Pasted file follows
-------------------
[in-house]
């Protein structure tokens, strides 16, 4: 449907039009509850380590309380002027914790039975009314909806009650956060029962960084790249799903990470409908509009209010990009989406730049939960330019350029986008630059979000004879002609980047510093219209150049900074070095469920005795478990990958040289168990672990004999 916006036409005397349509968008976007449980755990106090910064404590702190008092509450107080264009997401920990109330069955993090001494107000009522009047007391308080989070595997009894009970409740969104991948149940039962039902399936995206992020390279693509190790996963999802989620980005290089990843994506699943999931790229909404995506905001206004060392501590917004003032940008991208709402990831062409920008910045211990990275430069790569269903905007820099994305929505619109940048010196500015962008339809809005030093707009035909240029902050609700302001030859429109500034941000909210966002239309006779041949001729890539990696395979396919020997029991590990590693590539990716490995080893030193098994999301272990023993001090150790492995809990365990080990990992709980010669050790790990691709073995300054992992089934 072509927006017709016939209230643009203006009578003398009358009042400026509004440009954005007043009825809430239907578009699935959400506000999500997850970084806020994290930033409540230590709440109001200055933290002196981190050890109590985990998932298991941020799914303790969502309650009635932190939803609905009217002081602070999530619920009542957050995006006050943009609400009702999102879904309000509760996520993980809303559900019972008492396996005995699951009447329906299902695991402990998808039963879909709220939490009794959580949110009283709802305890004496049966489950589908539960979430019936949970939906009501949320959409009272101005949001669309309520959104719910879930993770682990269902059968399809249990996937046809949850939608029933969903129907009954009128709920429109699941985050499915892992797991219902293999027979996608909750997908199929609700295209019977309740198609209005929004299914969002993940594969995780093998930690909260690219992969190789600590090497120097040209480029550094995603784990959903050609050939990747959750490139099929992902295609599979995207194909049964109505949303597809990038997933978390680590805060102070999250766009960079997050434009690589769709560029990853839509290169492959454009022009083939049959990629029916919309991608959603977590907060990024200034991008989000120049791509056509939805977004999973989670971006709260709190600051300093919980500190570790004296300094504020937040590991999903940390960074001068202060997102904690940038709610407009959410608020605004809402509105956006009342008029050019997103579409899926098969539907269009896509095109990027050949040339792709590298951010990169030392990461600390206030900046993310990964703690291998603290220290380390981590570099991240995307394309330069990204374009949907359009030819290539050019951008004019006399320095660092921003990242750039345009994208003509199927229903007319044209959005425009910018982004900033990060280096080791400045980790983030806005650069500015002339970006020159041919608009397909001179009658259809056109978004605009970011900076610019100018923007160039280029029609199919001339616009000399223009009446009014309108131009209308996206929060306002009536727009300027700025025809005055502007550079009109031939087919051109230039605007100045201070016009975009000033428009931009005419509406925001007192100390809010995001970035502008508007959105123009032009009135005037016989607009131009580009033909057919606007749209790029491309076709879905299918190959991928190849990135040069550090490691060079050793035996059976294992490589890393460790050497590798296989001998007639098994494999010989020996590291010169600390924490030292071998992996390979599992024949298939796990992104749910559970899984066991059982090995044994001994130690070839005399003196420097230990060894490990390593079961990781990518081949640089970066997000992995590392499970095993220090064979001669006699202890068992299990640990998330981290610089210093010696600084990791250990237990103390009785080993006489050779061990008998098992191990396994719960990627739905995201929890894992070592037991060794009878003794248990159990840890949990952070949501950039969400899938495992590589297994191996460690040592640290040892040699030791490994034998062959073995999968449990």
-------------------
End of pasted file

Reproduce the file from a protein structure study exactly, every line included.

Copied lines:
[in-house]
């Protein structure tokens, strides 16, 4: 449907039009509850380590309380002027914790039975009314909806009650956060029962960084790249799903990470409908509009209010990009989406730049939960330019350029986008630059979000004879002609980047510093219209150049900074070095469920005795478990990958040289168990672990004999 916006036409005397349509968008976007449980755990106090910064404590702190008092509450107080264009997401920990109330069955993090001494107000009522009047007391308080989070595997009894009970409740969104991948149940039962039902399936995206992020390279693509190790996963999802989620980005290089990843994506699943999931790229909404995506905001206004060392501590917004003032940008991208709402990831062409920008910045211990990275430069790569269903905007820099994305929505619109940048010196500015962008339809809005030093707009035909240029902050609700302001030859429109500034941000909210966002239309006779041949001729890539990696395979396919020997029991590990590693590539990716490995080893030193098994999301272990023993001090150790492995809990365990080990990992709980010669050790790990691709073995300054992992089934 072509927006017709016939209230643009203006009578003398009358009042400026509004440009954005007043009825809430239907578009699935959400506000999500997850970084806020994290930033409540230590709440109001200055933290002196981190050890109590985990998932298991941020799914303790969502309650009635932190939803609905009217002081602070999530619920009542957050995006006050943009609400009702999102879904309000509760996520993980809303559900019972008492396996005995699951009447329906299902695991402990998808039963879909709220939490009794959580949110009283709802305890004496049966489950589908539960979430019936949970939906009501949320959409009272101005949001669309309520959104719910879930993770682990269902059968399809249990996937046809949850939608029933969903129907009954009128709920429109699941985050499915892992797991219902293999027979996608909750997908199929609700295209019977309740198609209005929004299914969002993940594969995780093998930690909260690219992969190789600590090497120097040209480029550094995603784990959903050609050939990747959750490139099929992902295609599979995207194909049964109505949303597809990038997933978390680590805060102070999250766009960079997050434009690589769709560029990853839509290169492959454009022009083939049959990629029916919309991608959603977590907060990024200034991008989000120049791509056509939805977004999973989670971006709260709190600051300093919980500190570790004296300094504020937040590991999903940390960074001068202060997102904690940038709610407009959410608020605004809402509105956006009342008029050019997103579409899926098969539907269009896509095109990027050949040339792709590298951010990169030392990461600390206030900046993310990964703690291998603290220290380390981590570099991240995307394309330069990204374009949907359009030819290539050019951008004019006399320095660092921003990242750039345009994208003509199927229903007319044209959005425009910018982004900033990060280096080791400045980790983030806005650069500015002339970006020159041919608009397909001179009658259809056109978004605009970011900076610019100018923007160039280029029609199919001339616009000399223009009446009014309108131009209308996206929060306002009536727009300027700025025809005055502007550079009109031939087919051109230039605007100045201070016009975009000033428009931009005419509406925001007192100390809010995001970035502008508007959105123009032009009135005037016989607009131009580009033909057919606007749209790029491309076709879905299918190959991928190849990135040069550090490691060079050793035996059976294992490589890393460790050497590798296989001998007639098994494999010989020996590291010169600390924490030292071998992996390979599992024949298939796990992104749910559970899984066991059982090995044994001994130690070839005399003196420097230990060894490990390593079961990781990518081949640089970066997000992995590392499970095993220090064979001669006699202890068992299990640990998330981290610089210093010696600084990791250990237990103390009785080993006489050779061990008998098992191990396994719960990627739905995201929890894992070592037991060794009878003794248990159990840890949990952070949501950039969400899938495992590589297994191996460690040592640290040892040699030791490994034998062959073995999968449990």